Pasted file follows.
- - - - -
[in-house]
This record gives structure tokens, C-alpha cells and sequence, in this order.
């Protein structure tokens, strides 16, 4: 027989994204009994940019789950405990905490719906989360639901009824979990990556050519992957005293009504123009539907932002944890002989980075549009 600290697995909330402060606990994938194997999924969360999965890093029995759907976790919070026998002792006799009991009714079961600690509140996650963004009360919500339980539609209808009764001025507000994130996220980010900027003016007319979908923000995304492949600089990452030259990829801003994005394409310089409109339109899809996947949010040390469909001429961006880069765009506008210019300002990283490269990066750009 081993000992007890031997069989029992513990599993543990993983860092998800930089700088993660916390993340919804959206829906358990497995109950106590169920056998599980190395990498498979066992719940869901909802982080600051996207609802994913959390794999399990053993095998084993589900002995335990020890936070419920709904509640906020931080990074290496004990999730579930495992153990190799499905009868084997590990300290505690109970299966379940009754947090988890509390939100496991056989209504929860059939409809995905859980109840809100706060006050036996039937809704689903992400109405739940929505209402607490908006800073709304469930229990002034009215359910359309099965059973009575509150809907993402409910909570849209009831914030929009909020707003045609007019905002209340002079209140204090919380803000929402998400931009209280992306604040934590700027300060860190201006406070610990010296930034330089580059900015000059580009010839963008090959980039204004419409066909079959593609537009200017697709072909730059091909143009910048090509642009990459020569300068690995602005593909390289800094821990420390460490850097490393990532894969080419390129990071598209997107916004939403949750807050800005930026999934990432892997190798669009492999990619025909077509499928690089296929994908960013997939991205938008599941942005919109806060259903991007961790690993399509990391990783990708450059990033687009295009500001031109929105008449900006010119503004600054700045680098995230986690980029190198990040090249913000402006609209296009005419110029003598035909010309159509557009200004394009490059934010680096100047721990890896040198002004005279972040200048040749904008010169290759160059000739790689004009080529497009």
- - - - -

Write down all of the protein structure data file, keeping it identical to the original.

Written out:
[in-house]
This record gives structure tokens, C-alpha cells and sequence, in this order.
């Protein structure tokens, strides 16, 4: 027989994204009994940019789950405990905490719906989360639901009824979990990556050519992957005293009504123009539907932002944890002989980075549009 600290697995909330402060606990994938194997999924969360999965890093029995759907976790919070026998002792006799009991009714079961600690509140996650963004009360919500339980539609209808009764001025507000994130996220980010900027003016007319979908923000995304492949600089990452030259990829801003994005394409310089409109339109899809996947949010040390469909001429961006880069765009506008210019300002990283490269990066750009 081993000992007890031997069989029992513990599993543990993983860092998800930089700088993660916390993340919804959206829906358990497995109950106590169920056998599980190395990498498979066992719940869901909802982080600051996207609802994913959390794999399990053993095998084993589900002995335990020890936070419920709904509640906020931080990074290496004990999730579930495992153990190799499905009868084997590990300290505690109970299966379940009754947090988890509390939100496991056989209504929860059939409809995905859980109840809100706060006050036996039937809704689903992400109405739940929505209402607490908006800073709304469930229990002034009215359910359309099965059973009575509150809907993402409910909570849209009831914030929009909020707003045609007019905002209340002079209140204090919380803000929402998400931009209280992306604040934590700027300060860190201006406070610990010296930034330089580059900015000059580009010839963008090959980039204004419409066909079959593609537009200017697709072909730059091909143009910048090509642009990459020569300068690995602005593909390289800094821990420390460490850097490393990532894969080419390129990071598209997107916004939403949750807050800005930026999934990432892997190798669009492999990619025909077509499928690089296929994908960013997939991205938008599941942005919109806060259903991007961790690993399509990391990783990708450059990033687009295009500001031109929105008449900006010119503004600054700045680098995230986690980029190198990040090249913000402006609209296009005419110029003598035909010309159509557009200004394009490059934010680096100047721990890896040198002004005279972040200048040749904008010169290759160059000739790689004009080529497009």